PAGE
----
President Ma Ying-jeou has just concluded his first state visit to Africa, an endeavor which not only helped consolidate Taiwan's friendship with its African allies but also allowed people in Taiwan to understand the positive meaning of foreign aid.
Regrettably, opposition politicians have described Ma's trip as having little value. They have also been critical of Ma's decision to provide financial aid to the country's allies at a time when increasing consumer prices in Taiwan are drawing widespread complaints.
In fact, relations between countries are built upon mutual interests, cooperation and trade-offs. Taiwan needs the diplomatic recognition of other countries to support its sovereign status and the endorsement of others for its bid to take part in international organizations.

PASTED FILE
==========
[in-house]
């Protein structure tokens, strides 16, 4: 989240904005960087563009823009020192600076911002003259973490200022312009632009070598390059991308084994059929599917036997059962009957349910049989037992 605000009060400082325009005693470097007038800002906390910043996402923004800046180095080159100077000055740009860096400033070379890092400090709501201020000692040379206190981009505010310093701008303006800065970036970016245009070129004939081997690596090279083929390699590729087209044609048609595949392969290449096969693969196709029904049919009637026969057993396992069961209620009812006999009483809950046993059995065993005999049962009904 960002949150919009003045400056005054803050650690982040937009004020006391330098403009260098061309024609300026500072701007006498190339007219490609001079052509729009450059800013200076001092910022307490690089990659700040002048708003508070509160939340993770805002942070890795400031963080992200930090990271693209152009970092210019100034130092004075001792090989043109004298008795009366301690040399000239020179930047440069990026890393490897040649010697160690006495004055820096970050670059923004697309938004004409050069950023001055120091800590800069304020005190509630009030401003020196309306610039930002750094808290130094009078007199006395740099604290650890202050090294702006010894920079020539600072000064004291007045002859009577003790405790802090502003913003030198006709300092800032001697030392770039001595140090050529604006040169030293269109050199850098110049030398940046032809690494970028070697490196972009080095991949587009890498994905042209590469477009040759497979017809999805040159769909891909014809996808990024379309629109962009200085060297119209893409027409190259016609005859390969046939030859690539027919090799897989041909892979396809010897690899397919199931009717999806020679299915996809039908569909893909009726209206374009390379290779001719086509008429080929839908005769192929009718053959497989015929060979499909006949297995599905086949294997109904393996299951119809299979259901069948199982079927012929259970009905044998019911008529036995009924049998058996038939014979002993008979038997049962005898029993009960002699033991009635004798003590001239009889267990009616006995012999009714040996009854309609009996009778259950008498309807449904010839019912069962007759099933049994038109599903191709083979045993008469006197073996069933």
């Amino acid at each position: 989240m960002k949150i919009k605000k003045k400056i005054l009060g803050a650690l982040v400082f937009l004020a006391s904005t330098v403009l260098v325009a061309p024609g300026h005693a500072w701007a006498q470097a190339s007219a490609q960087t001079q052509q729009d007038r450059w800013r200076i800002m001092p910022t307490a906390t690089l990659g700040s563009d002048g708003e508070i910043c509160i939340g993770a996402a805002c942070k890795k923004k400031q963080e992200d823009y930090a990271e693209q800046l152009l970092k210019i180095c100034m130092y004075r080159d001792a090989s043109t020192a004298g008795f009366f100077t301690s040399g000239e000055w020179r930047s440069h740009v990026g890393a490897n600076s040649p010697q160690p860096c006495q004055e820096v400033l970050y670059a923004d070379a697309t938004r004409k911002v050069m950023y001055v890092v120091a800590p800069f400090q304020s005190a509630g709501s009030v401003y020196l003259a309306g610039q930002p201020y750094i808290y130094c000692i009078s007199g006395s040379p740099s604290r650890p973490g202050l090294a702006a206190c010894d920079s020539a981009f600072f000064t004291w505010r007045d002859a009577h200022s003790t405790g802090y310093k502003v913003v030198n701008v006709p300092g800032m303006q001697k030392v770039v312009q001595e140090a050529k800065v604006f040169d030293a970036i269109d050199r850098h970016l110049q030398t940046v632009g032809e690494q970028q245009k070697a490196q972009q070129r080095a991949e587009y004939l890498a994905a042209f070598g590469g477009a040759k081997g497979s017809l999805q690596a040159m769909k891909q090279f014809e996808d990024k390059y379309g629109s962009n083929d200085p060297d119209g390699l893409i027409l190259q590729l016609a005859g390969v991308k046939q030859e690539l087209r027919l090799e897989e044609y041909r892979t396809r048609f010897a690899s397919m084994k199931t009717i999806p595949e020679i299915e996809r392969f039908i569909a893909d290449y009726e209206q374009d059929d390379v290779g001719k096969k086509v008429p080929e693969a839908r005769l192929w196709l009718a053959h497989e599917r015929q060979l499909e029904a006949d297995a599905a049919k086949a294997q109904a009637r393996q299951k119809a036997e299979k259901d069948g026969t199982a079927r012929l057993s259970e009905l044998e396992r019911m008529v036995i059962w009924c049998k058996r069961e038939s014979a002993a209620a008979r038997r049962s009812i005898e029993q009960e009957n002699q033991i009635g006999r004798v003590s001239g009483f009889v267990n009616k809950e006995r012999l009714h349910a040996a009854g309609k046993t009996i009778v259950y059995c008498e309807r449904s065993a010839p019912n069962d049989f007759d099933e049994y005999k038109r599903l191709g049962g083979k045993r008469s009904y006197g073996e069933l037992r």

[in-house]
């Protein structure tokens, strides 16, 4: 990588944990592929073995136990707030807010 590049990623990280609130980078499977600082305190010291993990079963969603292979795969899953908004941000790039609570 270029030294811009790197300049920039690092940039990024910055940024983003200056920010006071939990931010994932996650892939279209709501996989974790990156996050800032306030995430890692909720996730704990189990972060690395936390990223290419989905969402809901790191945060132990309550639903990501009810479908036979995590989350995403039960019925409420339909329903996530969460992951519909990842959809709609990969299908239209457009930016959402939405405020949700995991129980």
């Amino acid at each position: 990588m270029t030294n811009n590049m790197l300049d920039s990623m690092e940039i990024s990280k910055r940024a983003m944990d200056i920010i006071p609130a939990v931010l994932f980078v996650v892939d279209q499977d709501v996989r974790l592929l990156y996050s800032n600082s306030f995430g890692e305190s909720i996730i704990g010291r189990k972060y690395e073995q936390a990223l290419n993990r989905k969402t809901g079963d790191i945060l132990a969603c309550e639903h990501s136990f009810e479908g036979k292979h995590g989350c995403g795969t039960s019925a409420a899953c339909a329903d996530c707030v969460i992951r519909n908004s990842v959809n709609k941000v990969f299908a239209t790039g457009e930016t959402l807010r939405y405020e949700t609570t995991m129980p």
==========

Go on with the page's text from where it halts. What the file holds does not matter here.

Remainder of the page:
Foreign relations are a national asset that the government needs to work hard to maintain, no matter which party is in power.
If Taiwan wants to participate in the international community, it must show its ability to contribute positively to the rest of the world. At present, aid to foreign countries accounts for only 0.1 percent of Taiwan's gross domestic product, relatively low compared with the 0.28 percent of GDP averaged by Organization for Economic Cooperation and Development nations.
Taiwan's international participation is related to the country's survival and development and the well-being of its people. As long as there is a proper screening and supervisory mechanism, aid money that ought to be spent should be spent.
Just look at the scene of Burkinabe children studying under the solar-powered LED lamps donated by Taiwan. If Taiwan can provide some light and warmth to the world through such a program, there is nothing bad about it. (Editorial abstract -- April 18, 2012)
(By Y.F. Low)